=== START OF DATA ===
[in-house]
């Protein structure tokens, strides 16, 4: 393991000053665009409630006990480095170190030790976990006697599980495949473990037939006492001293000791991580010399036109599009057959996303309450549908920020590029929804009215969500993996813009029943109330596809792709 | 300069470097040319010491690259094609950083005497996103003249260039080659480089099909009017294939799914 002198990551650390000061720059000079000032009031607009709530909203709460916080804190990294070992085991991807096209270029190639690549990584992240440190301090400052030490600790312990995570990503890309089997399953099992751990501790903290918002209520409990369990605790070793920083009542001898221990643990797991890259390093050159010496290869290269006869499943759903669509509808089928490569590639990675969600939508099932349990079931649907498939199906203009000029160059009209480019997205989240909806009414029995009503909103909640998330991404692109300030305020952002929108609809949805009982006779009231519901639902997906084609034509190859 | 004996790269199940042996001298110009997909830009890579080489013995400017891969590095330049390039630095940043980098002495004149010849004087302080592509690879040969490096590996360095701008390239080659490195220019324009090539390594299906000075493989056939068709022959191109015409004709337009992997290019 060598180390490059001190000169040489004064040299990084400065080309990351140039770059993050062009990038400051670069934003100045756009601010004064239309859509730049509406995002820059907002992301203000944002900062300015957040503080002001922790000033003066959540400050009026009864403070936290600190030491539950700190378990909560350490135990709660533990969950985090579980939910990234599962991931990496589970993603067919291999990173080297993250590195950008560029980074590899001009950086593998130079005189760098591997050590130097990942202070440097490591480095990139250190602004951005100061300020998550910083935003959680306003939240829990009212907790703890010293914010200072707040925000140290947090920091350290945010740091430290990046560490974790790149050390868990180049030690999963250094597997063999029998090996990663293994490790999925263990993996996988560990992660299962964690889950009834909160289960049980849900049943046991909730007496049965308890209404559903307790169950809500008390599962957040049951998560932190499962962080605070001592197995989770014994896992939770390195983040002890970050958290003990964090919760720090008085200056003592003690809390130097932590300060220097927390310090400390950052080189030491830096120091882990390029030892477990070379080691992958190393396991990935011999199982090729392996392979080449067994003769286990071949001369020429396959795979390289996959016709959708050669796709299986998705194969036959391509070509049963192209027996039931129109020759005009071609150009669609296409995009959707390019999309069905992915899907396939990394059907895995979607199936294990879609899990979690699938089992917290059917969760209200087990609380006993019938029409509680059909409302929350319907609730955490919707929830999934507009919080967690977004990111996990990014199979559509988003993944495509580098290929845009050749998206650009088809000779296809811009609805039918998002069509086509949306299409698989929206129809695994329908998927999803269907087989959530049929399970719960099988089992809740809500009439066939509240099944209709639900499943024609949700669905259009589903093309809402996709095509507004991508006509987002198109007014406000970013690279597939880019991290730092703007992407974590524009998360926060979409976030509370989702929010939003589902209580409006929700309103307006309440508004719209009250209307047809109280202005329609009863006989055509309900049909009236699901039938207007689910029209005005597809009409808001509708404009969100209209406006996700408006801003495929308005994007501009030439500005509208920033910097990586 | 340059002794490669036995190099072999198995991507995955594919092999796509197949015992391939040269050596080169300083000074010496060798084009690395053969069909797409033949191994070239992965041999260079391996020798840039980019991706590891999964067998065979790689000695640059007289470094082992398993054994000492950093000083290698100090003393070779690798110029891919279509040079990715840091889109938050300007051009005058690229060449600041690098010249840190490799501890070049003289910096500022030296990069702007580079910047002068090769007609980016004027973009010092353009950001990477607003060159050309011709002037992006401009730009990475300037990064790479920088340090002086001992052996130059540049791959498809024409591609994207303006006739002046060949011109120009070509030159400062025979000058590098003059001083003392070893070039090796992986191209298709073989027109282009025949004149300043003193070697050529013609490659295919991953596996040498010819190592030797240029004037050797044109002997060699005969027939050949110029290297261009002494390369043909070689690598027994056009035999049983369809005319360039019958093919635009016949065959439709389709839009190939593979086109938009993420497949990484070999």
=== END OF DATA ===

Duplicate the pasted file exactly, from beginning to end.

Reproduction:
[in-house]
């Protein structure tokens, strides 16, 4: 393991000053665009409630006990480095170190030790976990006697599980495949473990037939006492001293000791991580010399036109599009057959996303309450549908920020590029929804009215969500993996813009029943109330596809792709 | 300069470097040319010491690259094609950083005497996103003249260039080659480089099909009017294939799914 002198990551650390000061720059000079000032009031607009709530909203709460916080804190990294070992085991991807096209270029190639690549990584992240440190301090400052030490600790312990995570990503890309089997399953099992751990501790903290918002209520409990369990605790070793920083009542001898221990643990797991890259390093050159010496290869290269006869499943759903669509509808089928490569590639990675969600939508099932349990079931649907498939199906203009000029160059009209480019997205989240909806009414029995009503909103909640998330991404692109300030305020952002929108609809949805009982006779009231519901639902997906084609034509190859 | 004996790269199940042996001298110009997909830009890579080489013995400017891969590095330049390039630095940043980098002495004149010849004087302080592509690879040969490096590996360095701008390239080659490195220019324009090539390594299906000075493989056939068709022959191109015409004709337009992997290019 060598180390490059001190000169040489004064040299990084400065080309990351140039770059993050062009990038400051670069934003100045756009601010004064239309859509730049509406995002820059907002992301203000944002900062300015957040503080002001922790000033003066959540400050009026009864403070936290600190030491539950700190378990909560350490135990709660533990969950985090579980939910990234599962991931990496589970993603067919291999990173080297993250590195950008560029980074590899001009950086593998130079005189760098591997050590130097990942202070440097490591480095990139250190602004951005100061300020998550910083935003959680306003939240829990009212907790703890010293914010200072707040925000140290947090920091350290945010740091430290990046560490974790790149050390868990180049030690999963250094597997063999029998090996990663293994490790999925263990993996996988560990992660299962964690889950009834909160289960049980849900049943046991909730007496049965308890209404559903307790169950809500008390599962957040049951998560932190499962962080605070001592197995989770014994896992939770390195983040002890970050958290003990964090919760720090008085200056003592003690809390130097932590300060220097927390310090400390950052080189030491830096120091882990390029030892477990070379080691992958190393396991990935011999199982090729392996392979080449067994003769286990071949001369020429396959795979390289996959016709959708050669796709299986998705194969036959391509070509049963192209027996039931129109020759005009071609150009669609296409995009959707390019999309069905992915899907396939990394059907895995979607199936294990879609899990979690699938089992917290059917969760209200087990609380006993019938029409509680059909409302929350319907609730955490919707929830999934507009919080967690977004990111996990990014199979559509988003993944495509580098290929845009050749998206650009088809000779296809811009609805039918998002069509086509949306299409698989929206129809695994329908998927999803269907087989959530049929399970719960099988089992809740809500009439066939509240099944209709639900499943024609949700669905259009589903093309809402996709095509507004991508006509987002198109007014406000970013690279597939880019991290730092703007992407974590524009998360926060979409976030509370989702929010939003589902209580409006929700309103307006309440508004719209009250209307047809109280202005329609009863006989055509309900049909009236699901039938207007689910029209005005597809009409808001509708404009969100209209406006996700408006801003495929308005994007501009030439500005509208920033910097990586 | 340059002794490669036995190099072999198995991507995955594919092999796509197949015992391939040269050596080169300083000074010496060798084009690395053969069909797409033949191994070239992965041999260079391996020798840039980019991706590891999964067998065979790689000695640059007289470094082992398993054994000492950093000083290698100090003393070779690798110029891919279509040079990715840091889109938050300007051009005058690229060449600041690098010249840190490799501890070049003289910096500022030296990069702007580079910047002068090769007609980016004027973009010092353009950001990477607003060159050309011709002037992006401009730009990475300037990064790479920088340090002086001992052996130059540049791959498809024409591609994207303006006739002046060949011109120009070509030159400062025979000058590098003059001083003392070893070039090796992986191209298709073989027109282009025949004149300043003193070697050529013609490659295919991953596996040498010819190592030797240029004037050797044109002997060699005969027939050949110029290297261009002494390369043909070689690598027994056009035999049983369809005319360039019958093919635009016949065959439709389709839009190939593979086109938009993420497949990484070999």